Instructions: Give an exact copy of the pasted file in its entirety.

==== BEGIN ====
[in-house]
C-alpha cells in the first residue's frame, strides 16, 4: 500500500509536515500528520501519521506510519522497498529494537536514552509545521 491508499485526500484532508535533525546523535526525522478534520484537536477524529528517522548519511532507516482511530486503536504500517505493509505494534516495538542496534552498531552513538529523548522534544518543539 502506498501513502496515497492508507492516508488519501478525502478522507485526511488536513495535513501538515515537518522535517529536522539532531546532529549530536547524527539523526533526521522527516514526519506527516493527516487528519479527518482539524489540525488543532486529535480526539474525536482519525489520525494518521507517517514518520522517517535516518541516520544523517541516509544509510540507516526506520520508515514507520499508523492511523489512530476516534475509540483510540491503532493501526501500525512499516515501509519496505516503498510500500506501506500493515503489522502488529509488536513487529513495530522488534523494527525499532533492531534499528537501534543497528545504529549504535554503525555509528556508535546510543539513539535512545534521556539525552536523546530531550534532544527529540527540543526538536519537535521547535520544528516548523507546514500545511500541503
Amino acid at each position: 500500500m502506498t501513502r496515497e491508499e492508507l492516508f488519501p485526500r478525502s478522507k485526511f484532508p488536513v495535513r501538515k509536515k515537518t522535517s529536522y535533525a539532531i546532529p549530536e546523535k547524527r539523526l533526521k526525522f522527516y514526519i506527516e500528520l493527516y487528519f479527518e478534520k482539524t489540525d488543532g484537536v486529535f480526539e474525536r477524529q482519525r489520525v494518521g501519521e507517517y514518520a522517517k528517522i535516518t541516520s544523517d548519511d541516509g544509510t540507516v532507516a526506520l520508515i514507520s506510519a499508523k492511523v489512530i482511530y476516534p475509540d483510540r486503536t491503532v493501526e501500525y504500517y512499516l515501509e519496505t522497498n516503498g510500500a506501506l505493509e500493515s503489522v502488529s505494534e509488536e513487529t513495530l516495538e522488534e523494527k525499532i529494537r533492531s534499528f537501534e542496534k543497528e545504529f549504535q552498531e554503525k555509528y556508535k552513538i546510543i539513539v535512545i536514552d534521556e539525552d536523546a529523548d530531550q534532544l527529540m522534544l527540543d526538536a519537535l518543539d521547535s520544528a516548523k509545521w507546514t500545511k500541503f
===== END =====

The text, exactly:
[in-house]
C-alpha cells in the first residue's frame, strides 16, 4: 500500500509536515500528520501519521506510519522497498529494537536514552509545521 491508499485526500484532508535533525546523535526525522478534520484537536477524529528517522548519511532507516482511530486503536504500517505493509505494534516495538542496534552498531552513538529523548522534544518543539 502506498501513502496515497492508507492516508488519501478525502478522507485526511488536513495535513501538515515537518522535517529536522539532531546532529549530536547524527539523526533526521522527516514526519506527516493527516487528519479527518482539524489540525488543532486529535480526539474525536482519525489520525494518521507517517514518520522517517535516518541516520544523517541516509544509510540507516526506520520508515514507520499508523492511523489512530476516534475509540483510540491503532493501526501500525512499516515501509519496505516503498510500500506501506500493515503489522502488529509488536513487529513495530522488534523494527525499532533492531534499528537501534543497528545504529549504535554503525555509528556508535546510543539513539535512545534521556539525552536523546530531550534532544527529540527540543526538536519537535521547535520544528516548523507546514500545511500541503
Amino acid at each position: 500500500m502506498t501513502r496515497e491508499e492508507l492516508f488519501p485526500r478525502s478522507k485526511f484532508p488536513v495535513r501538515k509536515k515537518t522535517s529536522y535533525a539532531i546532529p549530536e546523535k547524527r539523526l533526521k526525522f522527516y514526519i506527516e500528520l493527516y487528519f479527518e478534520k482539524t489540525d488543532g484537536v486529535f480526539e474525536r477524529q482519525r489520525v494518521g501519521e507517517y514518520a522517517k528517522i535516518t541516520s544523517d548519511d541516509g544509510t540507516v532507516a526506520l520508515i514507520s506510519a499508523k492511523v489512530i482511530y476516534p475509540d483510540r486503536t491503532v493501526e501500525y504500517y512499516l515501509e519496505t522497498n516503498g510500500a506501506l505493509e500493515s503489522v502488529s505494534e509488536e513487529t513495530l516495538e522488534e523494527k525499532i529494537r533492531s534499528f537501534e542496534k543497528e545504529f549504535q552498531e554503525k555509528y556508535k552513538i546510543i539513539v535512545i536514552d534521556e539525552d536523546a529523548d530531550q534532544l527529540m522534544l527540543d526538536a519537535l518543539d521547535s520544528a516548523k509545521w507546514t500545511k500541503f